Steve Saunders Goldwing Forums banner

Status
Not open for further replies.
1 - 4 of 4 Posts

·
Premium Member
Joined
·
103 Posts
Discussion Starter #1
imported post

I have my 82 1100S I've been rebuilding. I was wondering about the oil in the rear shocks. Should I replace it? I did blow out all the air lines and reconnect everything. Aired them up to 56 PSI and when I checked them a day and a half later, they still had 56 in them. And if I do change the oil in them, can I just pour it out the air hole and then refill it from there also? And, if I don't need to change it, is there a way to check to see if there is enough oil in them? Thanks, Ray....
 

·
Premium Member
Joined
·
46 Posts
imported post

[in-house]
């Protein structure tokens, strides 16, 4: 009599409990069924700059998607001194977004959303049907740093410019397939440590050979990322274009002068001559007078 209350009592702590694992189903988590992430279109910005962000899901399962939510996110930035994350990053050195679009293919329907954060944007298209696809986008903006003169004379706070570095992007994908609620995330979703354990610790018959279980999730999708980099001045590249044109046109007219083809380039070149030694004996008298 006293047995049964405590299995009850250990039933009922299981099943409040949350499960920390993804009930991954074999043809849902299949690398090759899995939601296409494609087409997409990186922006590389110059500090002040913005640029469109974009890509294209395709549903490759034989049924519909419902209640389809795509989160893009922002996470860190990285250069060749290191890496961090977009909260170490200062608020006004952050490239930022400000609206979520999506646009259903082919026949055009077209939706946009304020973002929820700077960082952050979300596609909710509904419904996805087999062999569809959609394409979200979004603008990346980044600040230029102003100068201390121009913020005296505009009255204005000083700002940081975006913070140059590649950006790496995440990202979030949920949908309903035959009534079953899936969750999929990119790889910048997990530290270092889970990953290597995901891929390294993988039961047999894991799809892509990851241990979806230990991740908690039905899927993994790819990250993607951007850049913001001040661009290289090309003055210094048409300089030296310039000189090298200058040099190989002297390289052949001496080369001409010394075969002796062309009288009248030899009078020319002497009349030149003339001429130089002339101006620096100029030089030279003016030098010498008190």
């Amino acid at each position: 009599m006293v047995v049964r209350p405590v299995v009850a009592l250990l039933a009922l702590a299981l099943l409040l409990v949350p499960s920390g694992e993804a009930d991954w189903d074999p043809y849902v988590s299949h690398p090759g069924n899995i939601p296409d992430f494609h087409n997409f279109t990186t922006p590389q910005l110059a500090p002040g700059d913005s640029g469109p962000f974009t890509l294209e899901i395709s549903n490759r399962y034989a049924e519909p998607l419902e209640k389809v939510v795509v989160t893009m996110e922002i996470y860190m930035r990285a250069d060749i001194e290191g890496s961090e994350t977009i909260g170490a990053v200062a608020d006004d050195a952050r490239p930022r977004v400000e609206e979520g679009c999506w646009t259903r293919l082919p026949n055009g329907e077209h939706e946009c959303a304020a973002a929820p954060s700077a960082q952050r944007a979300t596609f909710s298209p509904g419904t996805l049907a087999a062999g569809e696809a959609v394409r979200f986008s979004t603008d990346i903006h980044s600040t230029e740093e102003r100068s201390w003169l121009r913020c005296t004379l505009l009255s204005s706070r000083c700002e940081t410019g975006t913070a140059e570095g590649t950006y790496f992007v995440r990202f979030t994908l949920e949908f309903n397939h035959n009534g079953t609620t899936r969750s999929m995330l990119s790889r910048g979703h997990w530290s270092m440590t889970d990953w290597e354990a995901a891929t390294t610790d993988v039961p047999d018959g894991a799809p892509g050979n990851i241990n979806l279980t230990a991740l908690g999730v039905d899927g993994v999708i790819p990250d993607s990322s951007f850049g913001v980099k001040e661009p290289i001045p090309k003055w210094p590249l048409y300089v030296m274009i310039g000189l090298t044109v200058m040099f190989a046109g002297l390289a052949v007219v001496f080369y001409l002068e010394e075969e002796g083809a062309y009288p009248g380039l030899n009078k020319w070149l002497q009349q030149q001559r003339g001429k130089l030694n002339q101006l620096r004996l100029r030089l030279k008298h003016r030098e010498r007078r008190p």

Hmmm, I would let it roll. The main problem with oil is thermal breakdown and shocks stay pretty cool. If The oil level is low, a general rule of thumb would be that only hard rebounds would be uncontrolled. In other words, Air does most of the light duty rebounding and oil is for the hard stuff. For example if an airplane was to bounce hard on landings but feel fine while on the ramp, the most probable cause is low oil. Furthermore, oil is not being compressed in a shock but re-directed through an orifice. The only time I would change oil is when suspicion of contamination.
 

·
Premium Member
Joined
·
103 Posts
Discussion Starter #3
imported post

I think I may have lost a small amount of oil when blowing out the lines because I tried doing it with only one disconnected. That forced air into the other and caused it to blow out oil but not much. The oil looked red in color and now I don't know how much is in it. Any way to check it?
 
1 - 4 of 4 Posts
Status
Not open for further replies.
Top